Sunday, 7 March 2010

Identify yourself with Certificates

What is PFX file?
This file type is an acronym of "Personal Information Exchange" that can be opened with "Microsoft Certificate Manager or Certificate Import Wizard".

This file is an Encrypted security file that stores SSL secure certificates used to authenticate a person or device, such as a computer or Web server; requires a password to be opened; can be installed by right-clicking the file and selecting "Install PFX."

More than one certificate can be stored in a single file in the following formats:

PFX,P12: Personal Information Exchange
P7B: Cryptographic Message Syntax Standard-PKCS#7 Certificate
SST: Microsoft Serialized Certificate Store

What SSL Is and Why You Need It?

Doing business online without SSL is like leaving customer credit card numbers on the counter or offering a dressing room without a door

An SSL certificate is a bit of code on your web server that provides security for online communications. When a web browser contacts your secured web site, the SSL certificate enables an encrypted connection. It’s kind of like sealing a letter in an envelope before sending it through the mail.

SSL certificates also inspire trust because each SSL certificate contains identification information. When you request an SSL certificate, a third party (such as Thawte or VeriSign) verifies your organization’s information and issues a unique certificate to you with that information. This is known as the authentication process.

An SSL certificate, or secure certificate, is a file installed on a secure Web server that identifies a website. This digital certificate establishes the identity and authenticity of the company or merchant so that online shoppers can trust that the website is secure and reliable. In order to verify that these sites are legitimate (they are who they say they are), the companies and their websites are verified by a third party, such as Verisign or Thawte.

Once the verification company establishes the legitimacy of an organization and the associated website, they will issue an SSL certificate (for the small fee of a few hundred dollars). This digital certificate is installed on the Web server and will be viewable when a user enters a secure area of the website. You can tell you are visiting a secure page when the URL starts with "https." To view the certificate, click the lock icon near one of the edges of your browser window.

Because digital certificates verify a company's current status, they do not last forever. SSL certificates typically expire every one to three years. If the certificate is not renewed in time, you may see an alert box pop up that says "This website's certificate has expired." This error has nothing to do with you or your computer, but is displayed because the Web server you connected to has not renewed its SSL certificate. While this does not necessarily mean the site is fraudulent, it does show that the site is less than professional.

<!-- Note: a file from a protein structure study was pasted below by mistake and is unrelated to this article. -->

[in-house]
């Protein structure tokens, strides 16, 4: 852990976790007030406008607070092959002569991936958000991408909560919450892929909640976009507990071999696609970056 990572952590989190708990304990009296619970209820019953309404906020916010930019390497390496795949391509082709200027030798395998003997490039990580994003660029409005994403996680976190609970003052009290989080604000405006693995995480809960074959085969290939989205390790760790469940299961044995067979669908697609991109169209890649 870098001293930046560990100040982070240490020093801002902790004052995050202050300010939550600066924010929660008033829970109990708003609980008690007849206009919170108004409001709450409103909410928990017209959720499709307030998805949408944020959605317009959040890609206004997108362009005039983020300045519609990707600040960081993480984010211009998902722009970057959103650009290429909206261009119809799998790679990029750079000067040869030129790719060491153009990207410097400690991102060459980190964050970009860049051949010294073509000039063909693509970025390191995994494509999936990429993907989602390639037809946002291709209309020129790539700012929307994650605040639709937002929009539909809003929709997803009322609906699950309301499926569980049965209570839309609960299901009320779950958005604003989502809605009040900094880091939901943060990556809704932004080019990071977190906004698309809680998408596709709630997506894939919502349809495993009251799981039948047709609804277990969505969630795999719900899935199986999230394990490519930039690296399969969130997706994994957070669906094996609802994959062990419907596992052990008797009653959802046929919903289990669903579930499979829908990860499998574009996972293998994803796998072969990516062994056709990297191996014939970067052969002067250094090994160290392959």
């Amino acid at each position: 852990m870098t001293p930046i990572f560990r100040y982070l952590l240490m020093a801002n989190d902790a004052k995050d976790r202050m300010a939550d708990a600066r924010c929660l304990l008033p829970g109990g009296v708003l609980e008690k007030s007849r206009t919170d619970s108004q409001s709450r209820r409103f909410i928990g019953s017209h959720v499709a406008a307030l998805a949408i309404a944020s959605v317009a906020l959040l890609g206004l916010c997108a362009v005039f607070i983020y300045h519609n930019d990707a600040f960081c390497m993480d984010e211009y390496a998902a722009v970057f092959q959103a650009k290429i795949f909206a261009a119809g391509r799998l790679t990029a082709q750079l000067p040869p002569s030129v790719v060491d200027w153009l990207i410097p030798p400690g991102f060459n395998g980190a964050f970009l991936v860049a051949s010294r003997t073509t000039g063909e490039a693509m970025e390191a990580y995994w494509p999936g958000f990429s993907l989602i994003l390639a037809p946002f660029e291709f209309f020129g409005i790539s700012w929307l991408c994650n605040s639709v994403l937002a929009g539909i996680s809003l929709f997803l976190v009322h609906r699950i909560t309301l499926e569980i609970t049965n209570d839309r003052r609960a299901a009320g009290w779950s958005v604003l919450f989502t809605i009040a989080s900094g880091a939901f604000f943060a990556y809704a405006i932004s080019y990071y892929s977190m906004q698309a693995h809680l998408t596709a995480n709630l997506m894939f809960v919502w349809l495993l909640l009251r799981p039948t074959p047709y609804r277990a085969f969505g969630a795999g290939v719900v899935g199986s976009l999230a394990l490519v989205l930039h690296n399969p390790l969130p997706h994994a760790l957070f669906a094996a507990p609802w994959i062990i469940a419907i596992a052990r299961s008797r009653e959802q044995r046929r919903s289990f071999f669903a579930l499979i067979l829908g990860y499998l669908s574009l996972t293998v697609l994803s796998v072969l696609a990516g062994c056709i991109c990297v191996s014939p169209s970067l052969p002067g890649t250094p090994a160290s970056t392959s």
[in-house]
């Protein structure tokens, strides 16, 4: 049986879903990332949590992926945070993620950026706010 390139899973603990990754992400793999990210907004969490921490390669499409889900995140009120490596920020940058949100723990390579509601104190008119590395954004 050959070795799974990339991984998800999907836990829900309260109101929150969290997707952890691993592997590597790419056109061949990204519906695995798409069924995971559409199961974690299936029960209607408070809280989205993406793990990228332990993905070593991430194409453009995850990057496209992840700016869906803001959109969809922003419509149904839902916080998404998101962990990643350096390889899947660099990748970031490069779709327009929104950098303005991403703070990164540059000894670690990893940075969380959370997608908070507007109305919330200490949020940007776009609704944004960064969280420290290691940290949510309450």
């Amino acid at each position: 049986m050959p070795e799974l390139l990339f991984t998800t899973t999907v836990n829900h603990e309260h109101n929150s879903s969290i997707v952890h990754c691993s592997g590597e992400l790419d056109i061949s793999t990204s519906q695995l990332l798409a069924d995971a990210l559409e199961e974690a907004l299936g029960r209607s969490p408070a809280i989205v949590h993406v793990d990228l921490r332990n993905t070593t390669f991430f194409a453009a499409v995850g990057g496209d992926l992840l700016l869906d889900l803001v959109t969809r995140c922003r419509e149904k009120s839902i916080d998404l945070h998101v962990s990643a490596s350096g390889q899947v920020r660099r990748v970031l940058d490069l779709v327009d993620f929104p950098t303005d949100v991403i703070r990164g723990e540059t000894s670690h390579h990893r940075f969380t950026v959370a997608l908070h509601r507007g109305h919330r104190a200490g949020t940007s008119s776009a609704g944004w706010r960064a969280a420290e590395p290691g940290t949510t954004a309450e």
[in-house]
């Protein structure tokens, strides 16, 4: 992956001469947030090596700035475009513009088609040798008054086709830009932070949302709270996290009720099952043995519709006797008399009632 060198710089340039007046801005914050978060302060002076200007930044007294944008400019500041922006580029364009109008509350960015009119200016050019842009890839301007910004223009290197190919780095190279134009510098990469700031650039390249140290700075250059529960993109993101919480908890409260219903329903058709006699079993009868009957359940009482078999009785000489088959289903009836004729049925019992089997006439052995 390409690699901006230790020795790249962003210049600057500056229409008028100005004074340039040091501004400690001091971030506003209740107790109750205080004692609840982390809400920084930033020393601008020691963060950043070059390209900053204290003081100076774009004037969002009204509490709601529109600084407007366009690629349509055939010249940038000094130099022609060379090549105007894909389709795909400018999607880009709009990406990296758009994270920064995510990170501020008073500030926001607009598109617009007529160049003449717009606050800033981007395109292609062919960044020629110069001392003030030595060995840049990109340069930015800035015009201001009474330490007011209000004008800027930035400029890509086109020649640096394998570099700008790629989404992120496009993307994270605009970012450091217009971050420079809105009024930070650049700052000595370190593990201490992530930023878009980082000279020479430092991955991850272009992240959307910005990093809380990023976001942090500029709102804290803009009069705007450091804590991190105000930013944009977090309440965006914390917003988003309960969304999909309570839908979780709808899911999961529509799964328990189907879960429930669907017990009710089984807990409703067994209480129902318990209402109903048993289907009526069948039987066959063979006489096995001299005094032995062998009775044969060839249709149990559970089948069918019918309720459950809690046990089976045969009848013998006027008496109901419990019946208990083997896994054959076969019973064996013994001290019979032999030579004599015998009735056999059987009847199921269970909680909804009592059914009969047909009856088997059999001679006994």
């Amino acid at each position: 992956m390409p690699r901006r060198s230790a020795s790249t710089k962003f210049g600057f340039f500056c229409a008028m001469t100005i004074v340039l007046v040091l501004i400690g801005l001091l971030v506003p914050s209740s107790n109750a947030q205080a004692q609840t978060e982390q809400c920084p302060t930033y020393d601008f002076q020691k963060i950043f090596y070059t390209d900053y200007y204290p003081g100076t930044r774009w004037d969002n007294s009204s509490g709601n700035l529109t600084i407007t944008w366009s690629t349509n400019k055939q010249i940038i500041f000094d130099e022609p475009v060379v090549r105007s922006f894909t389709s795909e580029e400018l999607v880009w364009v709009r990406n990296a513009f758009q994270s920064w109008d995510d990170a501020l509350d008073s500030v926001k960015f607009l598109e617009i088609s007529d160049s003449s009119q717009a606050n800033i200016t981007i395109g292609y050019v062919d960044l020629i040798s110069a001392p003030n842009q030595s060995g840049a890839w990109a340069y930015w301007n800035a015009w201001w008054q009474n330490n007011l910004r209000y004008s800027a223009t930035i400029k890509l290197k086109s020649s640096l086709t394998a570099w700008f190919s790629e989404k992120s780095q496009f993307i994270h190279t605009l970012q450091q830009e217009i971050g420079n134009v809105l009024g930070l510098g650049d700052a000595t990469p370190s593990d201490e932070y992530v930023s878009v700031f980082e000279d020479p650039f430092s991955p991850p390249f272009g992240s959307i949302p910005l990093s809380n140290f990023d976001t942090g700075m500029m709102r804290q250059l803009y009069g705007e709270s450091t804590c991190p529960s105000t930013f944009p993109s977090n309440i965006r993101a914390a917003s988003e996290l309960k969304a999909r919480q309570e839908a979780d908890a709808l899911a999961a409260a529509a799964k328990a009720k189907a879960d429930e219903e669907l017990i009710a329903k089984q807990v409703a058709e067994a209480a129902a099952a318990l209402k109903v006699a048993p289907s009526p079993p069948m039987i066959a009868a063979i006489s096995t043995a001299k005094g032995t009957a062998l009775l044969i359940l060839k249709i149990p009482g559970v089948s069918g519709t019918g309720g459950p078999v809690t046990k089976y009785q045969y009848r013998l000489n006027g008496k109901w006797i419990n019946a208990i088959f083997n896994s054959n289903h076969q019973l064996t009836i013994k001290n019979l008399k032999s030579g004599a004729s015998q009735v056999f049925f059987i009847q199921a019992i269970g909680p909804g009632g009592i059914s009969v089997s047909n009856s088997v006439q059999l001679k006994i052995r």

What Happens between the Web Browser and Server?

1.A browser attempts to connect to a web site secured with SSL. The browser requests that the web server identify itself.
2.The server sends the browser a copy of its SSL certificate.
3.The browser checks whether it trusts the SSL certificate. If so, it sends a message to the server.
4.The server sends back a digitally signed acknowledgement to start an SSL encrypted session.
5.Encrypted data is shared between the browser and the server.

Continue reading ...

List of comercial certificate authorities

A-Trust (
Arge Daten (
AS Sertifitseerimiskeskuse (
Asociacion Nacional del Notariado Mexicano (
Austria Telekom-Control Commission (
Autoridade Certificadora Raiz Brasileira (
Autoridad de Certificacion Firmaprofesional
Baltimore (
Belgacom E-Trust (
CC Signet (
Certic?mara S.A. (
Certisign (
CertPlus (
Colegio de Registradores
Comodo Group (
ComSign (
Deutsche Telekom (
Entrust (
eSign (
EUnet International (
First Data Digital Certificates (
Gatekeeper Root CA (
GeoTrust (
GlobalSign (
GoDaddy (
Hongkong Post (
NetLock (
Post.Trust (
PTT Post (
Quovadis (
Saunalahden Serveri (
SecureNet (
SecureSign (
Serasa (
Sonera (
Spanish Property & Commerce Registry (
TC TrustCenter (
Thawte (
Trustis Limited (
TW Government Root Certification Authority
Unizeto Certum (
ValiCert (
Verisign (
Wells Fargo Root Certificate Authority (
XRamp (

1 comment:

  1. My GlobalSign SAN SSL Certificate is due to expire, and I normally renew straight with the certificate authority. Although a 'techie' friend of mine recommended a reseller in the UK; SSL247 and I have found it cheaper than going to the authoritys own site straight away! Maybe you can also list resellers also as this may be useful for other users.